Starter vs Reliever

    Thinking of this at surface level, it is logical that the starting pitcher should be more efficient. A starter is required to throw more innings and more pitches and increased efficiency reduces stress on the arm. The fact that relievers can come in and air it out does not dismiss the need for mechanical efficiency, but the nature of their short appearances may allow them more room for error. For instance, a reliever is less susceptible to muscular fatigue pitching one inning as opposed to 6 or 7, and it may be during those times of muscular fatigue that the door for injury is opened wider for certain pitchers.

    As far as the conclusion goes, I do not have one yet. This is the start of an increasingly in-depth look at the physical demands of starting and relief pitching. Reviewing as much research as has been done on the topic is step one, but I'll also have some upcoming opportunities to learn from leading experts in the fields of exercise physiology and throwing mechanics.

    Designated HitterOctober 19, 2006
    Two Baseball Poems
    By Glenn Stout

    (for Chris Tillman)

    I pitch and then
    your memory rises high above the house to bounce
    upon the roof, careen across the shingles
    and then begin to roll back down to earth.
    I dash beyond the porch
    on backyard, left field grass to warning track
    beneath the eaves and overhang
    calculating hit to carom to catch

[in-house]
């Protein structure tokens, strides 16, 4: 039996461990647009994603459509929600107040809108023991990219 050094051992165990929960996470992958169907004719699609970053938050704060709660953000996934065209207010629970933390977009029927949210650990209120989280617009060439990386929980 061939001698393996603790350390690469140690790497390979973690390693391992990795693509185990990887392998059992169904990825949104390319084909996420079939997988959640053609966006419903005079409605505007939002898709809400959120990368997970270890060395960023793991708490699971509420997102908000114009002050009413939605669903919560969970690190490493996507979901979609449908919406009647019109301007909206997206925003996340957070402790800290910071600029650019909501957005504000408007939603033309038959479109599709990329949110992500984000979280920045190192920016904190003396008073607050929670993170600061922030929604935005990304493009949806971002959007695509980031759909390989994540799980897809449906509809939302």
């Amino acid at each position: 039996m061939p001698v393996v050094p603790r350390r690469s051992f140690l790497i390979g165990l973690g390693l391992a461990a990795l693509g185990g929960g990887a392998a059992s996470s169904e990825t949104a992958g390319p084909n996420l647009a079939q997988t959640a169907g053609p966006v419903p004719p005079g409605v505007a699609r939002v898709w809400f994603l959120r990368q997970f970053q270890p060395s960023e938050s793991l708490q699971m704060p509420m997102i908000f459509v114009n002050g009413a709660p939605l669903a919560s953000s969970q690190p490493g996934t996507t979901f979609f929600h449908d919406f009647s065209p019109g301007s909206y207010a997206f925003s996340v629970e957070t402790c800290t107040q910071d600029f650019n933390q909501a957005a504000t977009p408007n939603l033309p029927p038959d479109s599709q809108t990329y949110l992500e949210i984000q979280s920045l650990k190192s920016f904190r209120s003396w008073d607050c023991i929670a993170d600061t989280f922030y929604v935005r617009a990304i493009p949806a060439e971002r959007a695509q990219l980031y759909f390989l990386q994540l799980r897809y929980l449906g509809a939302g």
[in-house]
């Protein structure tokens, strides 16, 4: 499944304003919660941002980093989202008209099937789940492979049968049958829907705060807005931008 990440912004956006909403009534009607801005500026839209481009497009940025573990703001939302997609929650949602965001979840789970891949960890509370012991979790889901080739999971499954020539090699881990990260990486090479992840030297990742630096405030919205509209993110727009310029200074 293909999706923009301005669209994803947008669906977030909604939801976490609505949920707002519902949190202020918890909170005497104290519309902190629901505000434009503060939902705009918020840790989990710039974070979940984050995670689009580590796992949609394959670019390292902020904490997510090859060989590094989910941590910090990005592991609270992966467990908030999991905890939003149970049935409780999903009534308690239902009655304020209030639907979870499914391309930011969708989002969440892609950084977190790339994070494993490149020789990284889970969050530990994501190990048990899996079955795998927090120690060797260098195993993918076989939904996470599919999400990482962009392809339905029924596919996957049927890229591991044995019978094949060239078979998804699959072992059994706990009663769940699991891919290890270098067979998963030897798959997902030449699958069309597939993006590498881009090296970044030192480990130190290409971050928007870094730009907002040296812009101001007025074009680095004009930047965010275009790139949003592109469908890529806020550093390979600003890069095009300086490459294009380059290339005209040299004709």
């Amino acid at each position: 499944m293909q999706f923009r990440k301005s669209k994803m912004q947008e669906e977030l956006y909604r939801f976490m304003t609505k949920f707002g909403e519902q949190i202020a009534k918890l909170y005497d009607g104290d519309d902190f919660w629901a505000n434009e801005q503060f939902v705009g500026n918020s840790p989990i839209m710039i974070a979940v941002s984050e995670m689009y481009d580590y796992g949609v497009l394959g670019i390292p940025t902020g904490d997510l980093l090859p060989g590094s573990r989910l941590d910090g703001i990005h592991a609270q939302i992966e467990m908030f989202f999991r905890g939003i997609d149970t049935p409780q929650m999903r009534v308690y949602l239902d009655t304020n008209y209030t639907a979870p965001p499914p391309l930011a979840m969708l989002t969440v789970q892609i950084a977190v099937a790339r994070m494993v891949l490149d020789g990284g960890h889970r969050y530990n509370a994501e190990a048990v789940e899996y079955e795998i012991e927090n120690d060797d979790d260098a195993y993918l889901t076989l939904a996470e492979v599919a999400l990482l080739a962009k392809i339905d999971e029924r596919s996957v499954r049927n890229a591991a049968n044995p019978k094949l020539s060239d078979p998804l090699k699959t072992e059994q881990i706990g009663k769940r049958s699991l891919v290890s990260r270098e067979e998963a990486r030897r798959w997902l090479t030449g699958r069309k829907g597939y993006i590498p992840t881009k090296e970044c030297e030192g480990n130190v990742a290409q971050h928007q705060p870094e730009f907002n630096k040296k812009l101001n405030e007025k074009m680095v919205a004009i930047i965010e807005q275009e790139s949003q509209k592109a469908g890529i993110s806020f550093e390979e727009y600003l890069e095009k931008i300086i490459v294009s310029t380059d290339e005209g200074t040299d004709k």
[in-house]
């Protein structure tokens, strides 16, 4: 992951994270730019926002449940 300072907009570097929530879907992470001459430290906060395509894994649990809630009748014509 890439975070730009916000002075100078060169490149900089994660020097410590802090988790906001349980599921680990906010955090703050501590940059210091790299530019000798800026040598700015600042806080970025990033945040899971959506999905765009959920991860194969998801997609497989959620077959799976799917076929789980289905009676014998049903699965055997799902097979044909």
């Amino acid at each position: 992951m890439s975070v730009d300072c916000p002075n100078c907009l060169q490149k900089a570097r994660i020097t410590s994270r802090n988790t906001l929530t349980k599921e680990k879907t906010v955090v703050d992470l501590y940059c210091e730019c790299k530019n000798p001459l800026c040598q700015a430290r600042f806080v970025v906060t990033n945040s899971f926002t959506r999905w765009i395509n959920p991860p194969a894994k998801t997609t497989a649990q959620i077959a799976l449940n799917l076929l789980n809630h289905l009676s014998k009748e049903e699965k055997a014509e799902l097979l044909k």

last moment stride to blind belief
    see it all bounce off the gutter once
    reach up and try to hold it
    but it falls beyond my grasp
    then lies there still, a ground-rule double.

    Your ghost man lopes toward second base
    but turns, pulls up then kicks the bag
    and stays there. You laugh
    and then, too late, I kneel
    and grab the ball. It is
    empty, white, weighs almost nothing.

    One side is cracked, and full of holes.



    This slow start this spring
    could mean there are holes, dead spots
    in the order, weakness
    up the middle, and at each corner
    Age. Some of us
    are in the wrong position
    and with each stretch
    the muscles pop and tear.
    There is no defense
    no great depth on which we can depend.
    Our speed is suspect
    and power, at best, sporadic.
    From the cellar the sky is far away
    and possibly false, the mound so high
    who can help from falling awkward off?
    The arms and hands have no control
    and the eye wanders, unfocused
    anywhere but home.
    Each day we greet the earth, but circle
    back between the lines
    Alone. The night brings
    no relief but tomorrow
    and the place where we stand
    printed on paper
    black and white.
    Help is at least a year away
    and we are closer to hell than that.
    We are stepping in for the last time
    going out across the fields.
    It is a long season
    and we are out of our league.
    What can we do
    but keep playing, playing
    look to the sky, to the sun, a white blur
    and pray that the rain comes, that summer is wrong?

    Among other things, Glenn Stout majored in softball and poetry at Bard College. His poem "Notes Toward an Obituary in the St. Louis Sporting News" was recently published in the inaugural edition of 108 Magazine. He is the author or editor of more than sixty books and lives in Vermont.

    Baseball BeatOctober 17, 2006
    Open Chat: Alex Rodriguez and Aramis Ramirez
    By Rich Lederer

    News Items

  • Lou Piniella agrees to a three-year deal to manage the Chicago Cubs. ESPN. Chicago Tribune.

  • Piniella expects Cubs to go hard after A-Rod.


    1. Will Alex Rodriguez waive the no-trade clause in his contract and agree to a trade with the Cubs?

    2. If you were Jim Hendry, what would you offer for A-Rod?